David Bourget (Western Ontario)
David Chalmers (ANU, NYU)
Rafael De Clercq
Jack Alan Reynolds
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Bioethics 15 (4):312–332 (2001)
This paper examines the role of equipoise in evaluating international research. It distinguishes two possible formulations of the equipoise requirement that license very different evaluations of international research proposals. The interpretation that adopts a narrow criterion of similarity between clinical contexts has played an important role in one recent controversy, but it suffers from a number of problems. An alternative interpretation that adopts a broader criterion of similarity does a better job of avoiding both exploitation of the brute fact of social deprivation and the exploitation of needy populations for the benefit of more well-off populations. It also holds out the promise of reconciling the need to find interventions that can be employed in developing world contexts with the cluster of moral values that must constrain the way such research is carried out.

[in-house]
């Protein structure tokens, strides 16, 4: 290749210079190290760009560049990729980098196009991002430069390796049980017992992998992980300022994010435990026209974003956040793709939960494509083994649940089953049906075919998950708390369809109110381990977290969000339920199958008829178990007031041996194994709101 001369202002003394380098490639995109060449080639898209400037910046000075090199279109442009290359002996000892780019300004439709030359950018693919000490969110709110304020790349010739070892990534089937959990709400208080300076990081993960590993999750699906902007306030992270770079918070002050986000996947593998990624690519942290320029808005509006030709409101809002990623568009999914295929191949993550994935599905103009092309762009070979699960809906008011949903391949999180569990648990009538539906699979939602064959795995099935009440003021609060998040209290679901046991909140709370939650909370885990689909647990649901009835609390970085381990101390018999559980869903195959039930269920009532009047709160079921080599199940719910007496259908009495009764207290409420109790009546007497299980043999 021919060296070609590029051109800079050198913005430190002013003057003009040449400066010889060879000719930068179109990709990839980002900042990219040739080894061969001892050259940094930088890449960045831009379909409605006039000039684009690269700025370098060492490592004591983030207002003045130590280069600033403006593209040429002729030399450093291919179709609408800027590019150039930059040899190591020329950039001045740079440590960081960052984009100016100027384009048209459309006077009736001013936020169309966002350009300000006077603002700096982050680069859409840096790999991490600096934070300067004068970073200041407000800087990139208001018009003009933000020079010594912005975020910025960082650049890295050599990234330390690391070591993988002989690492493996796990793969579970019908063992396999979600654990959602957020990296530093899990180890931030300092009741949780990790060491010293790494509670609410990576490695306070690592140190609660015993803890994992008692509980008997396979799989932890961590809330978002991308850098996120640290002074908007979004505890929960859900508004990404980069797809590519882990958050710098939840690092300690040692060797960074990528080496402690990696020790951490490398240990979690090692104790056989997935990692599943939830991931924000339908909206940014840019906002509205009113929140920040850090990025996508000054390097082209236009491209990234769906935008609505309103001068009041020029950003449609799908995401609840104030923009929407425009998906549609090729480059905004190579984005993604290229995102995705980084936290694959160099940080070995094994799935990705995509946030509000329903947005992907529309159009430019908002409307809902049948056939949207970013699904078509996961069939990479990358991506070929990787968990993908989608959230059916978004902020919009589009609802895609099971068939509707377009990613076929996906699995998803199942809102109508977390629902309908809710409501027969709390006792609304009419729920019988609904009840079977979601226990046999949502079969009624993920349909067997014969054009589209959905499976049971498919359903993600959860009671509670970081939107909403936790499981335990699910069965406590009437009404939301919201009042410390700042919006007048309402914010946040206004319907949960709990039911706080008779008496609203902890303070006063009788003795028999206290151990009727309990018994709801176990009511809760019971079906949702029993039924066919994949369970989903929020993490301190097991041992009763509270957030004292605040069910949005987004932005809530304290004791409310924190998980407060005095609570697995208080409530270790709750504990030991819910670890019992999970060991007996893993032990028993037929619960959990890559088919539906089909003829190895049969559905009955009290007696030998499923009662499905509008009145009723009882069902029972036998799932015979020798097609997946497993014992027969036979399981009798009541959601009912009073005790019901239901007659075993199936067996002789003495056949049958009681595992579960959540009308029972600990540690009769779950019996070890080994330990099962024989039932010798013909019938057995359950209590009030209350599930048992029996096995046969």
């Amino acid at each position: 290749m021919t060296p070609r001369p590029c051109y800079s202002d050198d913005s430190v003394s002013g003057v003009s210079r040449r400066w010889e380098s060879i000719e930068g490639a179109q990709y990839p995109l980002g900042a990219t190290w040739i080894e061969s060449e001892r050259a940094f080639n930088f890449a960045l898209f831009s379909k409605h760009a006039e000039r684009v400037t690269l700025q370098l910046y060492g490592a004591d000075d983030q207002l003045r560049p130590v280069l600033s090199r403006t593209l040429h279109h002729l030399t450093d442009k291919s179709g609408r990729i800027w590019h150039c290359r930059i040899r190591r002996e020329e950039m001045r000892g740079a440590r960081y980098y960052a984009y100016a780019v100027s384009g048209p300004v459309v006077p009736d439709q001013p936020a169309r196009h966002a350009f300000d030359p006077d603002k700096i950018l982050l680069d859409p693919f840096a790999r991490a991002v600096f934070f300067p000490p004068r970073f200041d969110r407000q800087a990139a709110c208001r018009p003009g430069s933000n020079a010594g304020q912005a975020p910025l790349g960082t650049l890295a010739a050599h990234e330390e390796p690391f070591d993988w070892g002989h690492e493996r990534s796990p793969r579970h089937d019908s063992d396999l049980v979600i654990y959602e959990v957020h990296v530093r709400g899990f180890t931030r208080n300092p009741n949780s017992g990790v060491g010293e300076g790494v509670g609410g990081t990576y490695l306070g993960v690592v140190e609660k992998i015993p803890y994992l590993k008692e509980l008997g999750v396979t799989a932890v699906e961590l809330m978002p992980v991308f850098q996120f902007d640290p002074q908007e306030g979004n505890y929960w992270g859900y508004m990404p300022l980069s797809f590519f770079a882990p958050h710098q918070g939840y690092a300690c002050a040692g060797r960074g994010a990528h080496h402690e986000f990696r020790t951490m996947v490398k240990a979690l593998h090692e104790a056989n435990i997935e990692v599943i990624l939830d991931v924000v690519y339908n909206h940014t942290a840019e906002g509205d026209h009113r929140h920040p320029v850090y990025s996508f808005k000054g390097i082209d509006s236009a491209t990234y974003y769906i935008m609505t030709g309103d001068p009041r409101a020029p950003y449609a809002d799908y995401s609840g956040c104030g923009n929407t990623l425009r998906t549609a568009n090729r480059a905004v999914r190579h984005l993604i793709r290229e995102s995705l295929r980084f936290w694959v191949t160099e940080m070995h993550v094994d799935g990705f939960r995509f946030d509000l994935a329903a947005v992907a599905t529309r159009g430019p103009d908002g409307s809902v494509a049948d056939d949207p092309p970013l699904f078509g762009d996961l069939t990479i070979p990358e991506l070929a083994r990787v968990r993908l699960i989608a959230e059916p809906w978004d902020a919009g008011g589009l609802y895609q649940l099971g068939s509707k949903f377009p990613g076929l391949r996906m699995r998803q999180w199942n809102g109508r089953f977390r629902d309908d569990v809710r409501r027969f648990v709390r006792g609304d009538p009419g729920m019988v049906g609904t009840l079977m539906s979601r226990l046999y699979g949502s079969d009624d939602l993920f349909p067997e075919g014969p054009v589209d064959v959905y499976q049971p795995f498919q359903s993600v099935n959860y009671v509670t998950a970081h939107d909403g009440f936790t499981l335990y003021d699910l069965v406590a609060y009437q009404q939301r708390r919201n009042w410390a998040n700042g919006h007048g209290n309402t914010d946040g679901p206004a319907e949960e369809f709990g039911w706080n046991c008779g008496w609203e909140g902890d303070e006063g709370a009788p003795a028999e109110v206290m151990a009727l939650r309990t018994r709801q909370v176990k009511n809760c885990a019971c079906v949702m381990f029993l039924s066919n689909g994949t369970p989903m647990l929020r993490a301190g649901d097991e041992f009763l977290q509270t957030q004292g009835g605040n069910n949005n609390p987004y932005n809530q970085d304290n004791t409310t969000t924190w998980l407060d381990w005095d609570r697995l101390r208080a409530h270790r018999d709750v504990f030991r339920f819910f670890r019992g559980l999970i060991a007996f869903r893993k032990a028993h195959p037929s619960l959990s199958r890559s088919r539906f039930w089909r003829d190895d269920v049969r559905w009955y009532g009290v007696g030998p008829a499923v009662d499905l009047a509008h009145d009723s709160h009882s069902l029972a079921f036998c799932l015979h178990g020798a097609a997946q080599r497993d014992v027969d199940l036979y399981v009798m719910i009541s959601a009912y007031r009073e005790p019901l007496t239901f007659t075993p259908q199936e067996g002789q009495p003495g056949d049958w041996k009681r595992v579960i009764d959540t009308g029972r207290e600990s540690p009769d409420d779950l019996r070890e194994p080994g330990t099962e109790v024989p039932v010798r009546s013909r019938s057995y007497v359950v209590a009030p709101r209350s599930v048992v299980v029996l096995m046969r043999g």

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Citations of this work BETA
Sven Ove Hansson (2004). Weighing Risks and Benefits. Topoi 23 (2):145-152.
Winston Chiong (2006). The Real Problem with Equipoise. American Journal of Bioethics 6 (4):37 – 47.
J. C. Lindsey, S. K. Shah, G. K. Siberry, P. Jean‐Philippe & M. J. Levin (2013). Ethical Tradeoffs in Trial Design: Case Study of an HPV Vaccine Trial in HIV‐Infected Adolescent Girls in Lower Income Settings. Developing World Bioethics 13 (2):95-104.
Rieke van der Graaf & Johannes J. M. van Delden (2009). What is the Best Standard for the Standard of Care in Clinical Research? American Journal of Bioethics 9 (3):35 – 43.
Rieke van Der Graaf & Johannes JM van Delden (2009). Response to Open Peer Commentaries on “What is The Best Standard for the Standard of Care in Clinical Research?”. American Journal of Bioethics 9 (6):7-8.
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